Tuesday, October 14, 2008

Microsoft to Join Scripts, Navigenics and Affymetrix in 20 Year Genetic Screening Test

I read a blurb in ePharmaceuticals about Microsoft teaming up with Scripps Translational Science Institute, Navigenics and Affymetrix "to study the impact of genetic screening on individuals' behavior. The aim is to determine what effect, if any, information about one's chances of contracting a particular disease has on how people live their lives."

"Researchers will study the genomes of up to 10,000 employees and family members of the Scripps Health system in San Diego who volunteer for the project and will monitor changes in their behavior over a 20-year period. Under the plan, Affymetrix will scan participants' genomes and Navigenics will interpret the results and provide participants with guidance on how to lessen the chances of contracting diseases to which they may be genetically predisposed. Participants will be able to store their tests results, and related data, in a Microsoft HealthVault account."

This study is pretty significant to me and I'm sure to the Genomics community - too bad we will have to wait 20 years to see the results. I have had a few conversations, online and off, about the importance of genetic testing and what it will really do to change patient behavior.

One person claimed genetic testing has to be covered by insurance to determine risk factors to enable behavioral change - ie. if you are at risk for diabetes, control your weight and diet. Another person thought that no matter what people know about their "health future" and possible conditions, they will do little to change their behavior.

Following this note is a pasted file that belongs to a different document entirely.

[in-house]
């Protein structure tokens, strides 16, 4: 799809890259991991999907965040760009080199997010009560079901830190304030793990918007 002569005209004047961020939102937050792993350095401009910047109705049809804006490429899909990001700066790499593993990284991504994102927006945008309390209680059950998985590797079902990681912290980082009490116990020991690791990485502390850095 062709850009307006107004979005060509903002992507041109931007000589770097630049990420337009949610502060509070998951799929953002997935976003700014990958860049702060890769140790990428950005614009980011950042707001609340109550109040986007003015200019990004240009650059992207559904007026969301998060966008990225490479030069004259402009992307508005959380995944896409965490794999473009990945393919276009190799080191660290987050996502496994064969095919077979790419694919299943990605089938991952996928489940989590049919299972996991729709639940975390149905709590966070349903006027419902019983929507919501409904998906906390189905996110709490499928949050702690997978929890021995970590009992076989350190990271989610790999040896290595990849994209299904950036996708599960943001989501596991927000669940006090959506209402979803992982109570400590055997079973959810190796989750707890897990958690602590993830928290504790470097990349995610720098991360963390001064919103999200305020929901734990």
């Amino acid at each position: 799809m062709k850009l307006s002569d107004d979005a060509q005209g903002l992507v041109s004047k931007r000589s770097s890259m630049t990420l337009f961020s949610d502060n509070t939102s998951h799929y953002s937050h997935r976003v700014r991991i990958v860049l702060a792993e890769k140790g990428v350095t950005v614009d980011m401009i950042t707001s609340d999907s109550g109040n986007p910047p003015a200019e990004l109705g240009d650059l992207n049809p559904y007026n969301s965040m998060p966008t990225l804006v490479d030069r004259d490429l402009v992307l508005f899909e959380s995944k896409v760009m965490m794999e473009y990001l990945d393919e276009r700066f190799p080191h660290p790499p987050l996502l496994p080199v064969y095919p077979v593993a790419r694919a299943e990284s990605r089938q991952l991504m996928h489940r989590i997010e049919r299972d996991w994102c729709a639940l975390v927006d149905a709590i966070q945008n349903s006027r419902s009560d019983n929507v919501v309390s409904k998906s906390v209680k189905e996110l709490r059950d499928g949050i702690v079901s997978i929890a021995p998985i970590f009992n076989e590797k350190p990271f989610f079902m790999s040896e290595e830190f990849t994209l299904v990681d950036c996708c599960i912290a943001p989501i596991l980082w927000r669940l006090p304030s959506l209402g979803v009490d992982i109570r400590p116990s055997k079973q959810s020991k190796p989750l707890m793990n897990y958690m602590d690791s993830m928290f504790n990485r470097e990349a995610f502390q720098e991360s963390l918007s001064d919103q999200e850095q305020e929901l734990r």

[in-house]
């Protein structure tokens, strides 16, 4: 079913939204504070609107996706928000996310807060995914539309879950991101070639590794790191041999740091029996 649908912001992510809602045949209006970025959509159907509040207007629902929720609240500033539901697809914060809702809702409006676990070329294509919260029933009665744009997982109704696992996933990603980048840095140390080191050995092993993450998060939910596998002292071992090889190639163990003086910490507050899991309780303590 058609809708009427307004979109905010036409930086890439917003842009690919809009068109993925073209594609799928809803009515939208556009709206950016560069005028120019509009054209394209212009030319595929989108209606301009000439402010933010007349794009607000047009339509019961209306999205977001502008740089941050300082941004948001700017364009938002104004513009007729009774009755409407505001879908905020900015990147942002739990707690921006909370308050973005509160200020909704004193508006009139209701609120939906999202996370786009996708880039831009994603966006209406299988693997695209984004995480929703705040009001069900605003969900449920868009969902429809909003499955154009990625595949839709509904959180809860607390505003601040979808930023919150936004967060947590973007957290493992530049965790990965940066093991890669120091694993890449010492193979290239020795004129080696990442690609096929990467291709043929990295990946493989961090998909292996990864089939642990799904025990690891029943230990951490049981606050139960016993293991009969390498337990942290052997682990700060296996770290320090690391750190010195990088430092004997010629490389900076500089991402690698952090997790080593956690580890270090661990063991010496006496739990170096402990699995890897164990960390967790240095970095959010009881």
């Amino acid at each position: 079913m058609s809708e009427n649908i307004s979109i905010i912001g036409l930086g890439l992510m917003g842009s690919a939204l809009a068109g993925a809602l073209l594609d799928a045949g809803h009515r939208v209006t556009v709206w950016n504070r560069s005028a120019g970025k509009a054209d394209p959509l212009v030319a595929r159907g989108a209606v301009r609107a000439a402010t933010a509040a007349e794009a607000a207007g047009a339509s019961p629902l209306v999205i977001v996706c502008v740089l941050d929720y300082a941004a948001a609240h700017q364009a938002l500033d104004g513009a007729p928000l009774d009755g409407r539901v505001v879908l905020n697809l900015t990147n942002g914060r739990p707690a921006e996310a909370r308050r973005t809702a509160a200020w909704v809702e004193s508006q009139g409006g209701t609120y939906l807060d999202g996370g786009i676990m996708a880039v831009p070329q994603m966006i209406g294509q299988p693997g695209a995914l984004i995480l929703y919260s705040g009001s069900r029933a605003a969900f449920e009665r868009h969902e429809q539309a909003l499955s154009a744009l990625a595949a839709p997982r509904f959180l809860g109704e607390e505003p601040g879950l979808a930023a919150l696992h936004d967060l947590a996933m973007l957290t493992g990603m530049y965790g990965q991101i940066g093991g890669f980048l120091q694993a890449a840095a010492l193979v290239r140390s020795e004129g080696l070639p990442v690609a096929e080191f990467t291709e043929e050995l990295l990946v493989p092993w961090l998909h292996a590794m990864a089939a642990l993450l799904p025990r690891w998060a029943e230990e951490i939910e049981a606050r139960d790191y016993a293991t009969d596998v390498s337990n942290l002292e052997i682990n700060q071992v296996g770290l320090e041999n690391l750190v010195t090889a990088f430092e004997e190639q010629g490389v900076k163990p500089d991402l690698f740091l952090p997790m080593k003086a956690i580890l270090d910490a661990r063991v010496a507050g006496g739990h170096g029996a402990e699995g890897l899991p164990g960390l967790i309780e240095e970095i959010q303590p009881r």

I am on the fence about testing on a personal level, but feel that people who want to have it done and can afford it, should have it done. 23andMe now offers a $399 personal genetics service - which is pretty hard to pass up. I know that if I found out something horrible, and shared it with my wife, she would want /make me to change my lifestyle to reflect what "might" happen - so that is a deterrent. On the hypocritical flip side, I would like to have my children tested for just that reason.

Last month, Sergey Brin (co-founder of Google and husband of Anne Wojcicki, 23andMe's co-founder) wrote on his personal blog about 23andMe and his higher risk of developing Parkinson's. This created a lot more buzz around 23andMe, genetic testing and PD - bringing the issue back into the national forum. I wonder if Google Health and 23andMe will launch their own study?

I am very interested to see what becomes of Scripts study and to see if people will change their behaviors based on their genetic makeup. Perhaps they will start reporting at the 5 year mark to give us a taste of what how patients are trending? Unless there are incentives provided, I doubt many people will change their behavior. ie. people smoke for years, knowing it can kill them, but as soon as their company /health plan offers them an incentive to quit, they try to quit.

I already know I am at risk for diabetes, cancer and heart disease, based on my family history - but one day soon I will get tested to see everything else that is in my DNA. Perhaps it will be this year's Christmas present to the family.

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